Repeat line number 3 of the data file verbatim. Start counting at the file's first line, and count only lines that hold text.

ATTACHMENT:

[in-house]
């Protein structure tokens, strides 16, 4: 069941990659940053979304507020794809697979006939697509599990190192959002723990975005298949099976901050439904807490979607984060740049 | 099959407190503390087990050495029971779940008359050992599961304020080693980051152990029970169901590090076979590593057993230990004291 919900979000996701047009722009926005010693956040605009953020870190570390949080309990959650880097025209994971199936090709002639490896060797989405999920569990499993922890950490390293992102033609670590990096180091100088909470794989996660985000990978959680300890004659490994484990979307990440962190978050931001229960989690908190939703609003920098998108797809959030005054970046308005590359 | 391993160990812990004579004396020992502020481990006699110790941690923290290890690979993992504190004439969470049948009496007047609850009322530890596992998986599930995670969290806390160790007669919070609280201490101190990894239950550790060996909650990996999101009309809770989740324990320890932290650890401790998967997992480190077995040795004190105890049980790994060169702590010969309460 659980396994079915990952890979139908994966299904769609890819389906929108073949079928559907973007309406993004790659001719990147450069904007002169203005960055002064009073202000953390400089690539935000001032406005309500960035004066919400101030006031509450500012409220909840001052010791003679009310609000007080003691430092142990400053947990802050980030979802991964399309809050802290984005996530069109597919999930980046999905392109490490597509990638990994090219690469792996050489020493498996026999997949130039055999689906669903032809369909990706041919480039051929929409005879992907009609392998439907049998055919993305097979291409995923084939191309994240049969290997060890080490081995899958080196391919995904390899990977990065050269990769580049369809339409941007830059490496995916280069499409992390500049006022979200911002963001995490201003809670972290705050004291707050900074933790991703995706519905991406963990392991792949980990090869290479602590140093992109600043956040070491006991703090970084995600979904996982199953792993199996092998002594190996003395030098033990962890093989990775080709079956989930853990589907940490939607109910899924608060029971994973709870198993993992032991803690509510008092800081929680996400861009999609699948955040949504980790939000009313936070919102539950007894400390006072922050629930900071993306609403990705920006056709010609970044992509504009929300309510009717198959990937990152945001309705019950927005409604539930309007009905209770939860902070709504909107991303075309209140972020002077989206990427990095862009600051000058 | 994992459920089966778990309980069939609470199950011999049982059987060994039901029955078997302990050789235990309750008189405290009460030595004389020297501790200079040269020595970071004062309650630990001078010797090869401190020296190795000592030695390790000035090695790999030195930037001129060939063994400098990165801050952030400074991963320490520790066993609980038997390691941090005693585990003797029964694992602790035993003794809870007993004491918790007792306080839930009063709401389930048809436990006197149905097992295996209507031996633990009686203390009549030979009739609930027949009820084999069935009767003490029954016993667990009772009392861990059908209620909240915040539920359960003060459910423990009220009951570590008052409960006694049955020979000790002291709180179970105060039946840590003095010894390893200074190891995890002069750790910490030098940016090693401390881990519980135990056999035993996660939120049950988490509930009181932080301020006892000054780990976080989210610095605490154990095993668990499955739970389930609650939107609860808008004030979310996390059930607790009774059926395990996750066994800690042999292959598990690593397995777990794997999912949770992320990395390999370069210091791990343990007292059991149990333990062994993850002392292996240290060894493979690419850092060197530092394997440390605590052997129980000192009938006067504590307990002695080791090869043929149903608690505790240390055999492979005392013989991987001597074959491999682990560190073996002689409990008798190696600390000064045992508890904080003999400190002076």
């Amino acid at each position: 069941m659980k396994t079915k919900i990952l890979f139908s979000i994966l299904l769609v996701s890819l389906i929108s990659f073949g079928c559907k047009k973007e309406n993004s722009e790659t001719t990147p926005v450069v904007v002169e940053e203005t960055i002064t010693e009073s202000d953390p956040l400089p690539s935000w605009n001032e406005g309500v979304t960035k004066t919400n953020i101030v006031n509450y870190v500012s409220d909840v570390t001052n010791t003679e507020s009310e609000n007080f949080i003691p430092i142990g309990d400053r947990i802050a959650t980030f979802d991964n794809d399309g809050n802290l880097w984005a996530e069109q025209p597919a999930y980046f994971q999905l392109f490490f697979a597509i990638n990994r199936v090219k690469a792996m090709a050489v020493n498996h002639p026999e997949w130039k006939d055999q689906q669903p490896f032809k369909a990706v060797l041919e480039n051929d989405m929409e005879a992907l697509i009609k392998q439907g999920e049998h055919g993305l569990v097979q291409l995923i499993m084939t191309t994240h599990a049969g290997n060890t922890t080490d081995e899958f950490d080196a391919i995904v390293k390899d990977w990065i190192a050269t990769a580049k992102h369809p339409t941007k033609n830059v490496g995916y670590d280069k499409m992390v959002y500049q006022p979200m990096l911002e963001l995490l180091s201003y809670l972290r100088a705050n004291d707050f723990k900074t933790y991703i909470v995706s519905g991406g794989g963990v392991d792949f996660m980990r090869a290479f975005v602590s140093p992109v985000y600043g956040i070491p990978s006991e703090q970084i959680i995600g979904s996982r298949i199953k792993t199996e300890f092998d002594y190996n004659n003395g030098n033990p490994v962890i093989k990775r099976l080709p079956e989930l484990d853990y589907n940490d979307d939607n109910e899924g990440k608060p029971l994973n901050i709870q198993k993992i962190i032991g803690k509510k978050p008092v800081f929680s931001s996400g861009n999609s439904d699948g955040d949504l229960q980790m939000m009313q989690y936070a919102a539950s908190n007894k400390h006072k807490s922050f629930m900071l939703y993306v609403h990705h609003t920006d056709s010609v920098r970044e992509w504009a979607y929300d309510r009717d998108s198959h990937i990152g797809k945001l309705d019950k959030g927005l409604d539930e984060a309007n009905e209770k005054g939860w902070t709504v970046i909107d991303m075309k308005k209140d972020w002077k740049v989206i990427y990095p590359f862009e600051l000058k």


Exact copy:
């Amino acid at each position: 069941m659980k396994t079915k919900i990952l890979f139908s979000i994966l299904l769609v996701s890819l389906i929108s990659f073949g079928c559907k047009k973007e309406n993004s722009e790659t001719t990147p926005v450069v904007v002169e940053e203005t960055i002064t010693e009073s202000d953390p956040l400089p690539s935000w605009n001032e406005g309500v979304t960035k004066t919400n953020i101030v006031n509450y870190v500012s409220d909840v570390t001052n010791t003679e507020s009310e609000n007080f949080i003691p430092i142990g309990d400053r947990i802050a959650t980030f979802d991964n794809d399309g809050n802290l880097w984005a996530e069109q025209p597919a999930y980046f994971q999905l392109f490490f697979a597509i990638n990994r199936v090219k690469a792996m090709a050489v020493n498996h002639p026999e997949w130039k006939d055999q689906q669903p490896f032809k369909a990706v060797l041919e480039n051929d989405m929409e005879a992907l697509i009609k392998q439907g999920e049998h055919g993305l569990v097979q291409l995923i499993m084939t191309t994240h599990a049969g290997n060890t922890t080490d081995e899958f950490d080196a391919i995904v390293k390899d990977w990065i190192a050269t990769a580049k992102h369809p339409t941007k033609n830059v490496g995916y670590d280069k499409m992390v959002y500049q006022p979200m990096l911002e963001l995490l180091s201003y809670l972290r100088a705050n004291d707050f723990k900074t933790y991703i909470v995706s519905g991406g794989g963990v392991d792949f996660m980990r090869a290479f975005v602590s140093p992109v985000y600043g956040i070491p990978s006991e703090q970084i959680i995600g979904s996982r298949i199953k792993t199996e300890f092998d002594y190996n004659n003395g030098n033990p490994v962890i093989k990775r099976l080709p079956e989930l484990d853990y589907n940490d979307d939607n109910e899924g990440k608060p029971l994973n901050i709870q198993k993992i962190i032991g803690k509510k978050p008092v800081f929680s931001s996400g861009n999609s439904d699948g955040d949504l229960q980790m939000m009313q989690y936070a919102a539950s908190n007894k400390h006072k807490s922050f629930m900071l939703y993306v609403h990705h609003t920006d056709s010609v920098r970044e992509w504009a979607y929300d309510r009717d998108s198959h990937i990152g797809k945001l309705d019950k959030g927005l409604d539930e984060a309007n009905e209770k005054g939860w902070t709504v970046i909107d991303m075309k308005k209140d972020w002077k740049v989206i990427y990095p590359f862009e600051l000058k």